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Unformatted text preview: 1 Question 1 (10 points) (a) (2 points) State the principle of inclusion and exclusion for three prop erties p 1 , p 2 and p 3 , and explain the meaning of the terms. Answer : N ( p 1 ∪ p 2 ∪ p 3 ) = N ( p 1 ) + N ( p 2 ) + N ( p 3 ) N ( p 1 ∩ p 2 ) N ( p 1 ∩ p 3 ) N ( p 2 ∩ p 3 ) + N ( p 1 ∩ p 2 ∩ p 3 ), where N ( p 1 ∪ p 2 ∪ p 3 ) is the number of objects that have at least one of the properties p 1 , p 2 and p 3 , N ( p i ) (for i = 1 , 2 , 3) is the number of objects that have property p i , N ( p i ∩ p j ) (for 1 ≤ i < j ≤ 3) is the number of objects that have properties p i and p j , and N ( p 1 ∩ p 2 ∩ p 3 ) is the number of objects that have all three properties p 1 , p 2 and p 3 . (b) (4 points) You have 16 balls. 8 of them are red, 8 of them are made from glass, 7 of them are new, 5 are both red and made from glass, 4 are both new and made from glass, 2 of them are both red and new, and 2 of them are new, red and made from glass. How many of the balls are neither red, new, nor made from glass? How many of the glass balls are not new? Answer : By PIE, there are 16 8 8 7 + 5 + 4 + 2 2 = 2 balls that are neither red, new, nor made from glass. There are 8 glass balls and 4 balls that are both glass and new, hence there are 4 balls that are made from glass, but are not new. (c) (4 points) Consider an object that has properties p 2 , p 4 and p 5 , but not the properties p 1 and p 3 . How many times is such an object counted in the expression N ( p 1 ∩ p 4 ∩ p 5 ) + 2 N ( p 2 ) N ( p 2 ∩ p 3 ∩ p 4 ∩ p 5 ) + summationdisplay 1 ≤ i<j ≤ 5 N ( p i ∩ p j )? Answer : The object is not counted in the first and in the third term, as it does not have properties p 1 and p 3 , respectively. It is counted in the second term (twice), and in N ( p 2 ∩ p 4 ), N ( p 2 ∩ p 5 ) and N ( p 4 ∩ p 5 ) in the last term. Therefore, it is counted 5 times. 2 Question 2 (12 points) Consider the integers 1, 2, . . . , 99999. (a) (3 points) How many of these numbers are divisible by 3 or 5 or 7?...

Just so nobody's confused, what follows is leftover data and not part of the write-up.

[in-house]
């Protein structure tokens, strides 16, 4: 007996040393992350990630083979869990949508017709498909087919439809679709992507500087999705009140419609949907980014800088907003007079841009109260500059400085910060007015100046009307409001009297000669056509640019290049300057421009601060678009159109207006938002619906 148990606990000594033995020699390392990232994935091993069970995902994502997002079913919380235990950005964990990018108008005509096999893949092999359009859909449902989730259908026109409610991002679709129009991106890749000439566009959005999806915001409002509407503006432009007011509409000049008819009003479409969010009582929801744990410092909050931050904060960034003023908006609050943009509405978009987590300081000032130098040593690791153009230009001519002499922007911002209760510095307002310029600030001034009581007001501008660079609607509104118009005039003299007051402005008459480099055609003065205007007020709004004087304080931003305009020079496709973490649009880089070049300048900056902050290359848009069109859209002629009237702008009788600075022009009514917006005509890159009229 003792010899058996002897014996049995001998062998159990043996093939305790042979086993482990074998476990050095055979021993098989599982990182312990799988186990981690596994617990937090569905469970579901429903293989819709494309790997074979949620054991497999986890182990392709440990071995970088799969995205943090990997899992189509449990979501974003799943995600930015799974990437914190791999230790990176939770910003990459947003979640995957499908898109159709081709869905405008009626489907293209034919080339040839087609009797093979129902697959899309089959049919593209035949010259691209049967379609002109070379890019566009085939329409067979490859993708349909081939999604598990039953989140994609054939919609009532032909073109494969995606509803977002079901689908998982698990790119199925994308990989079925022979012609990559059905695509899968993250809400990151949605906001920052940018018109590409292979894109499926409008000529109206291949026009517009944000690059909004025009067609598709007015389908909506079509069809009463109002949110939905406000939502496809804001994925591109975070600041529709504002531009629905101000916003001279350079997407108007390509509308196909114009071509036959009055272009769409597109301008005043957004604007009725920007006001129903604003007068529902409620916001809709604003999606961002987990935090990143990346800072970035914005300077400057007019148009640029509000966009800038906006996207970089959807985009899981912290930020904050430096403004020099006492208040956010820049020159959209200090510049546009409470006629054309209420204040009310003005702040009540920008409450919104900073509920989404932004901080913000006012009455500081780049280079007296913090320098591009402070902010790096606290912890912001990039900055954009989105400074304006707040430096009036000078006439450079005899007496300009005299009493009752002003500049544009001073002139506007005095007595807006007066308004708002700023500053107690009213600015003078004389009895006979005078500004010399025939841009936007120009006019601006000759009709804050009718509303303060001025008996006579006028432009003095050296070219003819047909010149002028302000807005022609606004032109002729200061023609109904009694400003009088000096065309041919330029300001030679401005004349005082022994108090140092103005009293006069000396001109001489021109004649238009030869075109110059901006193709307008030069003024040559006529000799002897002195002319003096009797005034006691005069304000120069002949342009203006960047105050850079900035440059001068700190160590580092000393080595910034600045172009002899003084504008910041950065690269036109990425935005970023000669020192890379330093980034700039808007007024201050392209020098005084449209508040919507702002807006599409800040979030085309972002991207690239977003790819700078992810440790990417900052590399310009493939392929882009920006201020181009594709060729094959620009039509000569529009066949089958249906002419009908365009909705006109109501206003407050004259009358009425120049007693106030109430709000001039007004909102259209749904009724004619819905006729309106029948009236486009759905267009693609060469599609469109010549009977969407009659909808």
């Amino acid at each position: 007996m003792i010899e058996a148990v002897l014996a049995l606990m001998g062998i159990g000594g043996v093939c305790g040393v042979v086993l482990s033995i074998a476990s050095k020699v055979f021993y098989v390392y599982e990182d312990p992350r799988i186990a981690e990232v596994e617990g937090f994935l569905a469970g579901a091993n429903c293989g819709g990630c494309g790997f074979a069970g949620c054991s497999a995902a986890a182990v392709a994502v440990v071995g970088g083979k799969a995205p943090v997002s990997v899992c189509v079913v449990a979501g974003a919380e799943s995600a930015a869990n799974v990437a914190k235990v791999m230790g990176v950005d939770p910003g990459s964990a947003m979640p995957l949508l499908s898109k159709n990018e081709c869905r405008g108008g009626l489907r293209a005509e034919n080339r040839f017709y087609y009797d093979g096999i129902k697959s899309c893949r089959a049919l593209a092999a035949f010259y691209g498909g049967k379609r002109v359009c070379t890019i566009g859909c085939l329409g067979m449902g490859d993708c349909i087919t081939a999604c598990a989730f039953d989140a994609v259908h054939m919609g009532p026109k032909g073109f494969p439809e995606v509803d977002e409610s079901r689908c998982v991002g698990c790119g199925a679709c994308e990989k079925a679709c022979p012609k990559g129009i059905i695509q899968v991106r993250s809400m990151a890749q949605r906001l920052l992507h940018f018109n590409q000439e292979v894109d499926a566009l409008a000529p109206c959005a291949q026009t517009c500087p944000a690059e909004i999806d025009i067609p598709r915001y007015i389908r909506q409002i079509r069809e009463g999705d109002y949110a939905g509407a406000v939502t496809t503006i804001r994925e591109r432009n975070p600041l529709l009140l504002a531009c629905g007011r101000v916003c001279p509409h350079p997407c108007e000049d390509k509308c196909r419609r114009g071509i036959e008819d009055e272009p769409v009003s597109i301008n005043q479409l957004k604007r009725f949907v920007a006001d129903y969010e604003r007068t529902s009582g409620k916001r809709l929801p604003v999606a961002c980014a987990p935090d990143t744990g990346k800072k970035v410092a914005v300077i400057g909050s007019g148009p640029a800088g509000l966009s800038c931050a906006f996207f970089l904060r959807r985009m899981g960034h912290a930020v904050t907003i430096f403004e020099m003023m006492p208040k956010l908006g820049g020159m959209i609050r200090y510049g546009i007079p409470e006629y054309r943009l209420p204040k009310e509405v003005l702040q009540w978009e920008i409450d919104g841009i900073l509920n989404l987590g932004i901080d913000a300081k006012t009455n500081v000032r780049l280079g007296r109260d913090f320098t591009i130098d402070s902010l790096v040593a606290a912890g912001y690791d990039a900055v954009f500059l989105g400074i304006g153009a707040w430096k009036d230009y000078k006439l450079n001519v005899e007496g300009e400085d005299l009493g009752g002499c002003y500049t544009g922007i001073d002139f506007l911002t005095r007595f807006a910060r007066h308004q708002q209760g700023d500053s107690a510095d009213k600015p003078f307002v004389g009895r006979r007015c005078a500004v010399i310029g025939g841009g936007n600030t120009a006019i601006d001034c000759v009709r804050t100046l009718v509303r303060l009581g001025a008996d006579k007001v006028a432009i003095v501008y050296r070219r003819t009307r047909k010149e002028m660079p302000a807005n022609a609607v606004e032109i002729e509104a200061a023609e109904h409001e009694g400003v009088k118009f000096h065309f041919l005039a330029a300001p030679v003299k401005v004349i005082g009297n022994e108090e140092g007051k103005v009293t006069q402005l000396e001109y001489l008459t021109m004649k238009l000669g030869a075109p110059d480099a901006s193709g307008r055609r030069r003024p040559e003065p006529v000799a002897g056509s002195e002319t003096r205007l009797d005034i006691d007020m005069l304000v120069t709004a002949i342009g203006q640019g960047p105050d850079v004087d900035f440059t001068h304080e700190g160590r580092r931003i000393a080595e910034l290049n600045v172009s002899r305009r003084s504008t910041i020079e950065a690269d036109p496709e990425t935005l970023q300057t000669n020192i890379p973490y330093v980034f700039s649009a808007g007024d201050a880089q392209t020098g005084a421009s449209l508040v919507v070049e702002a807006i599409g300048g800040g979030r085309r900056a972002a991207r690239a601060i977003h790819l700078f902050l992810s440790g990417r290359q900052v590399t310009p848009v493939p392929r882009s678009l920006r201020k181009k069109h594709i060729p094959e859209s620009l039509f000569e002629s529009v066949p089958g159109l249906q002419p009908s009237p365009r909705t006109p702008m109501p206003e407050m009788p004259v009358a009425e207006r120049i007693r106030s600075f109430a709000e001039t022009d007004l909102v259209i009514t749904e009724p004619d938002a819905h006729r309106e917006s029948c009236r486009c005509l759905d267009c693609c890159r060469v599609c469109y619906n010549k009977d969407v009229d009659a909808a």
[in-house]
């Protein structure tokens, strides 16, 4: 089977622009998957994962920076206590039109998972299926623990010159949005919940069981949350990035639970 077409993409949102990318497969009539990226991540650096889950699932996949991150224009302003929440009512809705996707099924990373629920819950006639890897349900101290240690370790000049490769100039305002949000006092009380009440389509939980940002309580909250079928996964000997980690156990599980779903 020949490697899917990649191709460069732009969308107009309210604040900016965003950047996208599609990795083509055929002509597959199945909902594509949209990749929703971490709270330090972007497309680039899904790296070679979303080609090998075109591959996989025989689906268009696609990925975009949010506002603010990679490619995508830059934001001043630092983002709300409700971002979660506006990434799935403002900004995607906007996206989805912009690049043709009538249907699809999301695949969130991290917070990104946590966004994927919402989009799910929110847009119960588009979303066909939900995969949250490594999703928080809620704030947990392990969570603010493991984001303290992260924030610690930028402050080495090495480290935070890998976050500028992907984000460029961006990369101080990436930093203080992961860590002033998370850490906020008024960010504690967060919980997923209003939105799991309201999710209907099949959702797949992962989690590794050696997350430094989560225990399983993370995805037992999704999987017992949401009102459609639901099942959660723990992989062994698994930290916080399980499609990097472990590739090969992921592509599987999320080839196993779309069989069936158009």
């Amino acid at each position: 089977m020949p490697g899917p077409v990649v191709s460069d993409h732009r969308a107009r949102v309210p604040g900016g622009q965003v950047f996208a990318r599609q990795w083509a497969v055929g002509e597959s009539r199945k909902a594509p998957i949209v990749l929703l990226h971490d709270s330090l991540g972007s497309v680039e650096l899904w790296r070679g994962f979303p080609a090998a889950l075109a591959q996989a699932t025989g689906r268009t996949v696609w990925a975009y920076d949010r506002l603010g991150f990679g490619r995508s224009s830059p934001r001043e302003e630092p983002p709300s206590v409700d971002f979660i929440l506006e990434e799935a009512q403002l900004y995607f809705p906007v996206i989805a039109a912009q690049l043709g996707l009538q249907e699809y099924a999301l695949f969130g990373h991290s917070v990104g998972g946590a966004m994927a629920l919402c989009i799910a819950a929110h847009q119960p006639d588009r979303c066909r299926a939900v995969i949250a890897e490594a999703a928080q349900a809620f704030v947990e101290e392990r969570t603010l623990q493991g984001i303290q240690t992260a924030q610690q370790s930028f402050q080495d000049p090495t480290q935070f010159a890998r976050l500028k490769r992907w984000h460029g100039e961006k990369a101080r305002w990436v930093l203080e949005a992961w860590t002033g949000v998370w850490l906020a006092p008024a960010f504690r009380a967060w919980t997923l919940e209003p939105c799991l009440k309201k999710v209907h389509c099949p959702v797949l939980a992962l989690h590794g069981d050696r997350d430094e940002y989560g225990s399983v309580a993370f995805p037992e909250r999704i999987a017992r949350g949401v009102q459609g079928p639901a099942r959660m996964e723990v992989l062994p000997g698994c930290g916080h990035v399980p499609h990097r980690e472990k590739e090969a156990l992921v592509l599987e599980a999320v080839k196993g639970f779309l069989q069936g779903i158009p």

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This note was uploaded on 07/15/2010 for the course MACM 201 taught by Professor Marnimishna during the Spring '09 term at Simon Fraser.
 Spring '09
 MarniMishna

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